Saturday, August 9, 2008

a jolt of privilege

Thursday we hauled down I-5 and 99 through the Central Valley into Fresno, and Friday we drove on into Visalia. We had wonderful hosts at the UU Fellowship of Visalia who served us a yummy potluck meal, provided home hospitality, and let some of us sleep peacefully in their church nestled among walnut orchards.

Before going to sleep and eating dinner last night, we had an opportunity to visit local organizers in small towns near Visalia. At the helm was Susanna, an amazing woman leader at the Community Water Center (CWC) in Visalia who is working like crazy to bring the water issues to the political forefront.

As we started our gathering with CWC, they asked us to introduce ourselves and say whether or not we ever buy bottled water. Yours truly got really puffed up because guess what? I made a commitment a couple of years ago to not buy bottled water. And I'm pretty proud that I drink tap water.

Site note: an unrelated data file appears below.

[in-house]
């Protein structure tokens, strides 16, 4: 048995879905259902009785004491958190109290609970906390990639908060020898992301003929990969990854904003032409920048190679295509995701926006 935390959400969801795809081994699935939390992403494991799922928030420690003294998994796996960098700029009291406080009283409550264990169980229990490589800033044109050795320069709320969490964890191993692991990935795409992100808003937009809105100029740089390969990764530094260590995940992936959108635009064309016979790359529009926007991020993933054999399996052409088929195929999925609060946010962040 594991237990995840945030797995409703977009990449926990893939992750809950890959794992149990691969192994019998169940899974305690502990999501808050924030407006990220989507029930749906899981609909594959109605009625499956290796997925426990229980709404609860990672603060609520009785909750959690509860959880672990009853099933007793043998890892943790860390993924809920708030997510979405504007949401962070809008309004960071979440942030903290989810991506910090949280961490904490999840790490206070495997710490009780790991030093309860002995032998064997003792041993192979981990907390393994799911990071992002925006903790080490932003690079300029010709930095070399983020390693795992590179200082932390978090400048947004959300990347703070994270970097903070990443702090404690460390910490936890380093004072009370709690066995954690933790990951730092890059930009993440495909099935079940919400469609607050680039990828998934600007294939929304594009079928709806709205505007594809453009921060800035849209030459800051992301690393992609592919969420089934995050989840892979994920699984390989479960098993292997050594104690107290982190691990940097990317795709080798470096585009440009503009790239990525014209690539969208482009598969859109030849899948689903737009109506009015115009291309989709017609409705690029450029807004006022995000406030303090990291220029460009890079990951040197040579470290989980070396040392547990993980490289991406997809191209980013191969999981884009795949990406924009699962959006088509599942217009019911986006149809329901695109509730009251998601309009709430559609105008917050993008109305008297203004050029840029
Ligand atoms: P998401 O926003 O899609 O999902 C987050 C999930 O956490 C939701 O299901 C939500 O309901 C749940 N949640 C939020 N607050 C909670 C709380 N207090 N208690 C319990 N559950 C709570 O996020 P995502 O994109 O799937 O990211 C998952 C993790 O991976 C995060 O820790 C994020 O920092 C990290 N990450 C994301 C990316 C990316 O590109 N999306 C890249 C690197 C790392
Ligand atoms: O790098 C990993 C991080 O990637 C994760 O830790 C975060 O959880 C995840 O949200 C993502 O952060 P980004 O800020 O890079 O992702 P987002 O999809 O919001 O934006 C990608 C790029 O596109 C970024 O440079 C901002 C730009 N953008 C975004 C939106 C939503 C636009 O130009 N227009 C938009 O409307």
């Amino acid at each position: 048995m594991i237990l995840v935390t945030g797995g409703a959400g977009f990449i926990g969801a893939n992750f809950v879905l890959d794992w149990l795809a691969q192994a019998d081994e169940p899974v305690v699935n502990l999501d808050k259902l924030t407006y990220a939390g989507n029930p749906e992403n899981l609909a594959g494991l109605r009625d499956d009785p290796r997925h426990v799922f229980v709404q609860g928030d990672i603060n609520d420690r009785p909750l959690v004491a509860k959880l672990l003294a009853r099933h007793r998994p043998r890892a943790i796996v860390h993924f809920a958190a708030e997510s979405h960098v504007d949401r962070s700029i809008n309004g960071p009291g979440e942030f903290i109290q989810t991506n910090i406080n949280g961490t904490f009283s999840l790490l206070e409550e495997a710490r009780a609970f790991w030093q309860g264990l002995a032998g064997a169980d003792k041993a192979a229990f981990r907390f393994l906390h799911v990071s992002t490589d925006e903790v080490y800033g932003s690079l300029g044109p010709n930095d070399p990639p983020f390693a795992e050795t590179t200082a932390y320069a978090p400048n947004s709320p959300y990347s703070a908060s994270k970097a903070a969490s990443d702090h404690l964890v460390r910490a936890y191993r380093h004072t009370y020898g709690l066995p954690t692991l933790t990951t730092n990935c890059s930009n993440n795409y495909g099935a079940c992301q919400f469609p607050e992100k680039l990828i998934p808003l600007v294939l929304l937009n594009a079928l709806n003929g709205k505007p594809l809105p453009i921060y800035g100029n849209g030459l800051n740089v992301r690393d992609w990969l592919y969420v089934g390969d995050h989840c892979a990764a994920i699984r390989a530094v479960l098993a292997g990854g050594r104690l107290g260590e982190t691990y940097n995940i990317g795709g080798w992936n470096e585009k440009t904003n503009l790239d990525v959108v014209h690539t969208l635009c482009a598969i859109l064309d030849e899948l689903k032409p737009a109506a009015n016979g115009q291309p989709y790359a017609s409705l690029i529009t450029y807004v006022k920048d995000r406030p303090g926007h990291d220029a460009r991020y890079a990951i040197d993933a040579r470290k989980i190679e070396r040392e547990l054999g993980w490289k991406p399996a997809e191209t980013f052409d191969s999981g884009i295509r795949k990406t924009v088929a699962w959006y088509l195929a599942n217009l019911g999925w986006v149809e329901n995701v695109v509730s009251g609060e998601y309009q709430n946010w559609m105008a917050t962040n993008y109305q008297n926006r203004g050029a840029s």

But guess what else? Drinking tap water is a *privilege* because there are people in California (poor with brown skin) who cannot drink the water that comes out of the tap.

Let me repeat - there are people in California who own their own homes, who work, who have families, who have children in school, who cannot drink or cook with the water that comes out of their own kitchen sink. They pay around $70.00 month for public water they cannot drink, and spend an additional $40-80.00 a month for bottled water.

Why? One reason is the groundwater used for their water (in East Orosi and Tooleville) is contaminated with harmful levels of nitrates. The cause? Likely it's seeping in from the 1600 dairies located in the Central Valley, from old septic tanks, and fertilizer from agriculture.

What is the responsibility of the rest of us who never have to think about nitrates when we turn on the tap?

What does it mean that clean water traveling in aqueducts, fed by mountain snow packs, passes right by these communities but they cannot tap into it because it is already allocated for agriculture use?

And for those 22 million people living in southern California, what does it mean that a huge amount of our water travels down to us, via canals and aqueducts, over 600 miles?

Water - it's so beautiful, so vital, so essential, and oh so complicated.

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